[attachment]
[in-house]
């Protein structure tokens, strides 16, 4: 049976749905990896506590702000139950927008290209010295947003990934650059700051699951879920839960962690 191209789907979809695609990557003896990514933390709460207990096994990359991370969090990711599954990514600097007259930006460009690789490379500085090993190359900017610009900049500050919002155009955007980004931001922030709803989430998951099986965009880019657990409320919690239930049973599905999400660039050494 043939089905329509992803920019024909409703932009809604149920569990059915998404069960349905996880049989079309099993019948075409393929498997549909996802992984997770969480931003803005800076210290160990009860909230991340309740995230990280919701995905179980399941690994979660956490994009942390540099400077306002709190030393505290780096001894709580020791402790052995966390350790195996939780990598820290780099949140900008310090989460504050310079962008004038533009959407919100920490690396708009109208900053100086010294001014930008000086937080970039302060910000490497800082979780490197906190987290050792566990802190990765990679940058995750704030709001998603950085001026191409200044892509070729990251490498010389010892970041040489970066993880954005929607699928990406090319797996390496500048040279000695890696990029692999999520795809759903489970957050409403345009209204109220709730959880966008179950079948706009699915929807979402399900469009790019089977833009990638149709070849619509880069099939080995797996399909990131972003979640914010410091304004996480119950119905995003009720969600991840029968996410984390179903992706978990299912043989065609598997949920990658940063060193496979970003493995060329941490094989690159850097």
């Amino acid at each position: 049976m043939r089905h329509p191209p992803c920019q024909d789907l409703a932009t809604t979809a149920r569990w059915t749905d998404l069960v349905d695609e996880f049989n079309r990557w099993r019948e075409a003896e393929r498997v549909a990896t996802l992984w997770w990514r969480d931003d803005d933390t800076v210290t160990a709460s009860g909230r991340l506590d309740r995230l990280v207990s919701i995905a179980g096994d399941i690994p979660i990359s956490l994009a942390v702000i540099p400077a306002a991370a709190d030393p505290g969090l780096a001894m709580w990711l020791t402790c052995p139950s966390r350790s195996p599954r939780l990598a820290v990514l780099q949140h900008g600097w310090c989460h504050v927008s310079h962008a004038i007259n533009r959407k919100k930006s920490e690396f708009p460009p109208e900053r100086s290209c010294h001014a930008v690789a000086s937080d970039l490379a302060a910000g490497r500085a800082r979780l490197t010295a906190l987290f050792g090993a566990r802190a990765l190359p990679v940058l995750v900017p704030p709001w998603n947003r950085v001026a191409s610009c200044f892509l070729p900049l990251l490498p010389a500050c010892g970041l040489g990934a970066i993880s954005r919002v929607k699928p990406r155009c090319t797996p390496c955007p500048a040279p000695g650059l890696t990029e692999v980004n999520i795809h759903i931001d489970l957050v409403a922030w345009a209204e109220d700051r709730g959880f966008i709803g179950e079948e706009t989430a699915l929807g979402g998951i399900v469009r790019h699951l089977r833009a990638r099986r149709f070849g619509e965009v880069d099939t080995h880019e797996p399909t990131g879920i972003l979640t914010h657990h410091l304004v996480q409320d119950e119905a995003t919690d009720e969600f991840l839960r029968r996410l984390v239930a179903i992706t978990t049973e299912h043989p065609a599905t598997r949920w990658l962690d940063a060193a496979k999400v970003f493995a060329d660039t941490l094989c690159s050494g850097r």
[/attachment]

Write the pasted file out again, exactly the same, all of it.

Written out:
[in-house]
């Protein structure tokens, strides 16, 4: 049976749905990896506590702000139950927008290209010295947003990934650059700051699951879920839960962690 191209789907979809695609990557003896990514933390709460207990096994990359991370969090990711599954990514600097007259930006460009690789490379500085090993190359900017610009900049500050919002155009955007980004931001922030709803989430998951099986965009880019657990409320919690239930049973599905999400660039050494 043939089905329509992803920019024909409703932009809604149920569990059915998404069960349905996880049989079309099993019948075409393929498997549909996802992984997770969480931003803005800076210290160990009860909230991340309740995230990280919701995905179980399941690994979660956490994009942390540099400077306002709190030393505290780096001894709580020791402790052995966390350790195996939780990598820290780099949140900008310090989460504050310079962008004038533009959407919100920490690396708009109208900053100086010294001014930008000086937080970039302060910000490497800082979780490197906190987290050792566990802190990765990679940058995750704030709001998603950085001026191409200044892509070729990251490498010389010892970041040489970066993880954005929607699928990406090319797996390496500048040279000695890696990029692999999520795809759903489970957050409403345009209204109220709730959880966008179950079948706009699915929807979402399900469009790019089977833009990638149709070849619509880069099939080995797996399909990131972003979640914010410091304004996480119950119905995003009720969600991840029968996410984390179903992706978990299912043989065609598997949920990658940063060193496979970003493995060329941490094989690159850097």
């Amino acid at each position: 049976m043939r089905h329509p191209p992803c920019q024909d789907l409703a932009t809604t979809a149920r569990w059915t749905d998404l069960v349905d695609e996880f049989n079309r990557w099993r019948e075409a003896e393929r498997v549909a990896t996802l992984w997770w990514r969480d931003d803005d933390t800076v210290t160990a709460s009860g909230r991340l506590d309740r995230l990280v207990s919701i995905a179980g096994d399941i690994p979660i990359s956490l994009a942390v702000i540099p400077a306002a991370a709190d030393p505290g969090l780096a001894m709580w990711l020791t402790c052995p139950s966390r350790s195996p599954r939780l990598a820290v990514l780099q949140h900008g600097w310090c989460h504050v927008s310079h962008a004038i007259n533009r959407k919100k930006s920490e690396f708009p460009p109208e900053r100086s290209c010294h001014a930008v690789a000086s937080d970039l490379a302060a910000g490497r500085a800082r979780l490197t010295a906190l987290f050792g090993a566990r802190a990765l190359p990679v940058l995750v900017p704030p709001w998603n947003r950085v001026a191409s610009c200044f892509l070729p900049l990251l490498p010389a500050c010892g970041l040489g990934a970066i993880s954005r919002v929607k699928p990406r155009c090319t797996p390496c955007p500048a040279p000695g650059l890696t990029e692999v980004n999520i795809h759903i931001d489970l957050v409403a922030w345009a209204e109220d700051r709730g959880f966008i709803g179950e079948e706009t989430a699915l929807g979402g998951i399900v469009r790019h699951l089977r833009a990638r099986r149709f070849g619509e965009v880069d099939t080995h880019e797996p399909t990131g879920i972003l979640t914010h657990h410091l304004v996480q409320d119950e119905a995003t919690d009720e969600f991840l839960r029968r996410l984390v239930a179903i992706t978990t049973e299912h043989p065609a599905t598997r949920w990658l962690d940063a060193a496979k999400v970003f493995a060329d660039t941490l094989c690159s050494g850097r």